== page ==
Presentation on theme: "Energy from Agricultural Waste R & D suggestions By Anand Karve Pune, India"— Presentation transcript:
Energy from Agricultural Waste R & D suggestions By Anand Karve Pune, India firstname.lastname@example.org
The problem Can we replace imported petroleum with agricultural waste? Present status With annually 120 million tons, or about 80% of the Country’s requirement, petroleum is India’s single largest item of import. It costs us annually about US$112,000 million. Indian farmers generate annually 800 million tons agricultural waste, having >2.5 times as much energy as imported petroleum.
How to mobilize agri-waste Agri-waste has 4500 kcal/kg energy, but it is light, bulky and spread out in millions of farms. How to collect it ? Who bears the cost? If farmers get a fair price for it, they would bring A.W. to the processing factory at their own cost. Currently, 100 factories in Maharashtra convert A.W. into fuel briquettes. 2.5kg briquettes costing Rs.15, have the same energy as 1 litre fuel oil @ Rs. 45/litre.
Research Needs Develop machines for making fuel briquettes at farm level for value addition and ease of transport. Design furnaces, cookstoves, kilns etc. for burning biomass briquettes. Briquettes also ideal fuel for steam- and Sterling engines. Upgrade both to suit needs of modern industry, especially decentralized electricity generation.
Decentralized electricity generation Sugar factories use steam turbines to generate their own electricity. Bagasse serves as fuel. Same technology can be used in clusters of 10 to 20 villages, using local A.W. as fuel. Availability of electricity would increase rural business opportunities and employment. Battery powered vehicles to offer freedom from petroleum.
Fuels for i.c.engines: 1.Producer Gas 70% of plant biomass volatilizes at temp. between 300-400C to yield pyrolysis gas. Consists mainly of tar vapour, but can be used as cooking and furnace fuel. Producer gas, formed at 700C, contains CO, H 2, CH 4, N 2 & some tar. Can be used as fuel in i. c. engines after filtering out tar. Presence of 50% N 2 in producer gas reduces calorific value.
Research Needs Oven-and-retort process eliminates N 2 from producer gas, but gas has high tar content. Catalysts needed for reducing tar and increasing proportion of combustible gas. Improved internal combustion engines using producer gas as fuel. Process for obtaining oil instead of gas for ease of storage and transport.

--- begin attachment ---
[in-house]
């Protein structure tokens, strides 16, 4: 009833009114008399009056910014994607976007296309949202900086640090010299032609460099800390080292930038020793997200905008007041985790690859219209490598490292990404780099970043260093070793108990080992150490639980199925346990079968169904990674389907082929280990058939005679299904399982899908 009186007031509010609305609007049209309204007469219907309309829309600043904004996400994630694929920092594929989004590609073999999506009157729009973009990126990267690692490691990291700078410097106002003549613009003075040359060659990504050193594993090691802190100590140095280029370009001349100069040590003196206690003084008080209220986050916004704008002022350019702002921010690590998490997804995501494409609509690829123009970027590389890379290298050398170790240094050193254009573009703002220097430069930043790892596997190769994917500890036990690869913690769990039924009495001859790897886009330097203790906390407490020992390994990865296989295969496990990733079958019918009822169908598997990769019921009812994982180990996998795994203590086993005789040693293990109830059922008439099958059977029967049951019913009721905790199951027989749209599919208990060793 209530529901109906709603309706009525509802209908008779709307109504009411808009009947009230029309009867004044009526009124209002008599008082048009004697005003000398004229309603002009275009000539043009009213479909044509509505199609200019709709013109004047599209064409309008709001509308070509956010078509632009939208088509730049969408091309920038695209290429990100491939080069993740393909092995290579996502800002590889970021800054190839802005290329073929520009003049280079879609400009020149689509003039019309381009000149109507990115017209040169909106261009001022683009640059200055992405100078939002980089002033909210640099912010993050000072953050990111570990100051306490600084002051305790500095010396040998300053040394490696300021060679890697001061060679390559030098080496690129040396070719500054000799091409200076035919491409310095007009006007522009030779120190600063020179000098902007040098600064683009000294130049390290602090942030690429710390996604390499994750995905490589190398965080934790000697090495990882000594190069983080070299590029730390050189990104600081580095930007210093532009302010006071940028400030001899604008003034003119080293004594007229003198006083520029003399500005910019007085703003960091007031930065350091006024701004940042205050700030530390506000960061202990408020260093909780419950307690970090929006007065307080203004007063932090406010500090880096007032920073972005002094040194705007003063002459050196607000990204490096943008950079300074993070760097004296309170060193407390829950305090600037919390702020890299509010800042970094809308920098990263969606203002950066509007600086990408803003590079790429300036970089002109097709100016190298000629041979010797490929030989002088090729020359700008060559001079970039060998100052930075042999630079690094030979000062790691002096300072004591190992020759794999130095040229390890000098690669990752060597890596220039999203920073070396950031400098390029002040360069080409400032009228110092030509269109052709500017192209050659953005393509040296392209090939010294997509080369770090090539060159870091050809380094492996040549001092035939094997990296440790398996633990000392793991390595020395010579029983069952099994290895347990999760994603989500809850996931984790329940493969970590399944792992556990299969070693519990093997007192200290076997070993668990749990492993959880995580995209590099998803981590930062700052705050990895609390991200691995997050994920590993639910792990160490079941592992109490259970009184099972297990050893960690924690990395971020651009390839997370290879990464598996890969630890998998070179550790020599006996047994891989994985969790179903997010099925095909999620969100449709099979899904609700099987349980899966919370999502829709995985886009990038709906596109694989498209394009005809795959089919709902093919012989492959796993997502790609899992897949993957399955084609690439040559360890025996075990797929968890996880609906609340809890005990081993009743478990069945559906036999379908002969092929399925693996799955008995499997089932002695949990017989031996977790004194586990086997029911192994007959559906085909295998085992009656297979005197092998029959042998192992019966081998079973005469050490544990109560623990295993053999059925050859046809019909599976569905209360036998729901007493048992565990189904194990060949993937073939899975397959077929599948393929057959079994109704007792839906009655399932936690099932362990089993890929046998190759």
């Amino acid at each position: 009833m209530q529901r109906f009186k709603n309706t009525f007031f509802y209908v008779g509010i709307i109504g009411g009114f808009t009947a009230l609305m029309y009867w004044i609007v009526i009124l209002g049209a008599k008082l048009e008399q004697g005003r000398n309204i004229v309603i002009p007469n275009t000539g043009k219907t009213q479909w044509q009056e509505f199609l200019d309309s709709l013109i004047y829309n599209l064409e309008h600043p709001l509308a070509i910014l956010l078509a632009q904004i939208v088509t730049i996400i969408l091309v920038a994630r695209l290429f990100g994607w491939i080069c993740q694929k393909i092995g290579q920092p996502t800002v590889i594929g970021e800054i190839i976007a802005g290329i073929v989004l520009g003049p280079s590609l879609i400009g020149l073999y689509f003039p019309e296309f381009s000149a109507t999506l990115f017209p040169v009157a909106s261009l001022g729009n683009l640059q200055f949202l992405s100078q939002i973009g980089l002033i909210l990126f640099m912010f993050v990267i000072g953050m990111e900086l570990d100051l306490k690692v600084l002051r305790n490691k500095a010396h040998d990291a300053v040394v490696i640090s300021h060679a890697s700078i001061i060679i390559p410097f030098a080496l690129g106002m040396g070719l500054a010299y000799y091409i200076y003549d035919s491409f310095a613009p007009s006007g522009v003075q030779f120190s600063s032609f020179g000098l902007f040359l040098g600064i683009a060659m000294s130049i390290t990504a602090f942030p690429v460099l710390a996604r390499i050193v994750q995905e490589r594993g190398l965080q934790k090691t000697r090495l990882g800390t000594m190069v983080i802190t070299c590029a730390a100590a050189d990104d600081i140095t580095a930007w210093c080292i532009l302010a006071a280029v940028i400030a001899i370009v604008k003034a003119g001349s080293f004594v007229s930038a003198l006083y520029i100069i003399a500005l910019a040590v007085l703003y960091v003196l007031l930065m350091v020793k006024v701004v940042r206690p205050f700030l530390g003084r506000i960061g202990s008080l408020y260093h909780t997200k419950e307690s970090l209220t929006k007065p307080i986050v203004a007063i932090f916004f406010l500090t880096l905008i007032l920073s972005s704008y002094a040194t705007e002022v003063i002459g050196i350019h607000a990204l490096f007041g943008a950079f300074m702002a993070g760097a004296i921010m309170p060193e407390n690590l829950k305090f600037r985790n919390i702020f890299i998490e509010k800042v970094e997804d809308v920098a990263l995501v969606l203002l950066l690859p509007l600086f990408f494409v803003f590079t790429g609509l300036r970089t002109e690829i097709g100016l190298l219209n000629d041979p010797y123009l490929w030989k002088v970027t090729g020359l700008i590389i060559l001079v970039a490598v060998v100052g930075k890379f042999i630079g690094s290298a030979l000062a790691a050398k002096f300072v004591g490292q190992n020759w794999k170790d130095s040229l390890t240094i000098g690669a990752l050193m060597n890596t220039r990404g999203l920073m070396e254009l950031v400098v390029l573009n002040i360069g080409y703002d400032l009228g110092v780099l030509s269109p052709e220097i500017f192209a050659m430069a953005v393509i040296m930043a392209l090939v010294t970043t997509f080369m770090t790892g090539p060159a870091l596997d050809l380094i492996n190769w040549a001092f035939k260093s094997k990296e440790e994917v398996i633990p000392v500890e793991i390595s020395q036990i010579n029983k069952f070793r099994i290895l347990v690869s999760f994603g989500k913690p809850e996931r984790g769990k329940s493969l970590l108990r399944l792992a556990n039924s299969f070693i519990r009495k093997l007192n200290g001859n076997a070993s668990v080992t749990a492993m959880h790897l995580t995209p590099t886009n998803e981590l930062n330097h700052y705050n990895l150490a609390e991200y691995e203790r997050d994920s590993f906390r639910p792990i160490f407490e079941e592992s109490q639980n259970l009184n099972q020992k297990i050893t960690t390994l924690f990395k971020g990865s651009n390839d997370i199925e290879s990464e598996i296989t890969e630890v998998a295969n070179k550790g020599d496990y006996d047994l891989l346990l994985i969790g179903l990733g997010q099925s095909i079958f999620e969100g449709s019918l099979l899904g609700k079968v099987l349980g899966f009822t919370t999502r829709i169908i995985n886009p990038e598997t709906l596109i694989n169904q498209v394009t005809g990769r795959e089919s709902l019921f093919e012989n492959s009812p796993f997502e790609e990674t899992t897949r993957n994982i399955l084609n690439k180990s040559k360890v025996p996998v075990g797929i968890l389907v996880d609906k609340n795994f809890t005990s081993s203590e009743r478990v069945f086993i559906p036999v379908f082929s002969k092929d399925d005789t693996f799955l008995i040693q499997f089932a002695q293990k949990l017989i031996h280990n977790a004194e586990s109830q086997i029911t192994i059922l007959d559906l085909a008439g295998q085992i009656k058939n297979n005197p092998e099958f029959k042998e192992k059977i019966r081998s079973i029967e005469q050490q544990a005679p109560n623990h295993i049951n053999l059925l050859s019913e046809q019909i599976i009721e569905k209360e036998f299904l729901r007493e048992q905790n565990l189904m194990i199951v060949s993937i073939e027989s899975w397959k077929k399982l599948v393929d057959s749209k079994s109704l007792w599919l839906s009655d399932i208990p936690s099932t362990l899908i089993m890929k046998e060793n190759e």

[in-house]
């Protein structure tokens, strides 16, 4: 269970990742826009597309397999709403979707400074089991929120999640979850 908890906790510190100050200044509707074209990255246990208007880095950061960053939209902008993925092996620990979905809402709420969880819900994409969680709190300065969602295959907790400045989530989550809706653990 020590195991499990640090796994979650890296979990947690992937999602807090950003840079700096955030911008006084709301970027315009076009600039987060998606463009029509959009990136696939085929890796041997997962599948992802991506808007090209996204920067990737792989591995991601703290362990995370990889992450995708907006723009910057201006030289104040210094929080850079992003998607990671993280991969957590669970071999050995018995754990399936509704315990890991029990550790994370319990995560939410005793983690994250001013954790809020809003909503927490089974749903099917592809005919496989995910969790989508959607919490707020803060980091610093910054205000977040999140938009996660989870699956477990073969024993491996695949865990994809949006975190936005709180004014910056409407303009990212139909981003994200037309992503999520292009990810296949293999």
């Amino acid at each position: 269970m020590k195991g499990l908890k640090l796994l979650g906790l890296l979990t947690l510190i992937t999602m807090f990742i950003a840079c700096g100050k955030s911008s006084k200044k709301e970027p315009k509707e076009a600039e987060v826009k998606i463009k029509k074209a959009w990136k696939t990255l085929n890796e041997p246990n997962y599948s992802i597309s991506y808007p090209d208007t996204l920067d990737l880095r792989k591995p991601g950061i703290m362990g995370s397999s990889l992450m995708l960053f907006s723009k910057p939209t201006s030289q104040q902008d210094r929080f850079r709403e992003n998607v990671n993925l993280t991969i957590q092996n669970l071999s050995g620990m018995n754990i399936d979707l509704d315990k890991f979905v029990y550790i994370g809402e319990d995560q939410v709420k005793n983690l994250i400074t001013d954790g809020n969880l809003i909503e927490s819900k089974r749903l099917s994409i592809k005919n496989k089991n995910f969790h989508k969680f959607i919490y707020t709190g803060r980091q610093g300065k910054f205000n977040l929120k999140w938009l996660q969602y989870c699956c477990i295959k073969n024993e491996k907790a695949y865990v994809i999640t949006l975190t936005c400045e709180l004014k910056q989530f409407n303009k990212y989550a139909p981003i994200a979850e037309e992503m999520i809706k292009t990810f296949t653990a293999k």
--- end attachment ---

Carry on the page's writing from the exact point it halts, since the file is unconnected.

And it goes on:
2. Charcoal and coal gas Pyrolysis of biomass yields 30% charcoal. Charcoal has no volatiles. Can replace coke in metallurgy. Sponge iron was produced in India 250 years ago by heating charcoal mixed with iron ore. Minerals in charcoal contributed to quality of steel. E.g. rust free iron column in Delhi, Damascus swords and chain mails from Indian steel. Burning charcoal + steam=coal gas CO+H 2 +N 2. Coal gas does not have tar.
Research needs Recover tar during charcoal production. Iron smelting as cottage industry, using charcoal from agri-waste. Grasses yields ash with high silica content. Added to Portland cement or lime mortar, it yields Pozzolana cement. Refine technology. Refine technology of producing coal gas from charcoal. Develop i.c. engines using coal gas. Develop new industrial uses of coal gas.
3. Biogas Anaerobic micro-organisms and methanogens convert digestible org. waste into biogas (60% CH 4, 40% CO 2 and traces of H 2 S and NH 3 ). Lignin not digested in this process. Technology simple and well developed; used both in households & industries. Biogas can serve as fuel in i. c. engines without any processing.
Research needs I.c. engines and household appliances using biogas as fuel. Reduce size and cost of biogas plants. Fuel cells based on methane from biogas. Rational use of effluent from biogas plant. Genetic improvement in methanogens: tolerance to cold, to low and high pH; ability to digest organic matter like lignin, plastics, petroleum products etc.
General research needs for utilization of biomass Small, off-the-shelf devices for converting waste biomass into high quality fuel and appropriate appliances for using these fuels. Methods of purifying the gaseous fuels. Conversion of gaseous to liquid fuel. Delivery in cylinders for ease of storage and transport. Develop supply chains and delivery mechanisms for commercialising these fuels.
Shouldn’t agri-waste go back to soil? Textbook opinion: Agriculture removes minerals from the soil. Return agri-waste to the field to give them back to the soil. Fact: soil has unlimited supply of minerals. Example: silica. 1m layer of soil can support agriculture for 25000 years. Minerals removed from soil get recycled. New soil is continuously being formed from earth’s crust, which is 30 km thick.
Pros and cons of chemical fertilizers Soil minerals have low water solubility, measurable only in PPM or PPB units. Uptake of minerals from such dilute solution is difficult for plants. Chemical fertilizers, being water soluble, are readily taken up by plants. But chemical fertilizer industry is the world’s highest energy consuming industry. Soil fatigue due to chemical fertilizers.
Agriculture without chemical fertilizers Soil microbes more efficient than plants in absorbing soil minerals. Provided with any organic carbon source, soil microbes multiply, taking up minerals directly from soil, and converting them into water soluble cellular components. After exhausting the carbon source, microbes die of starvation to release minerals from their cells. These minerals are taken up by plants.
Suggested research Sugar is a high calorie organic material devoid of minerals. Take a soil sample, estimate NPK content. Incubate soil with sugar for some period. Estimate NPK content after incubation. Study plant growth in soil treated and not treated with sugar. Publish results and get Nobel Prize.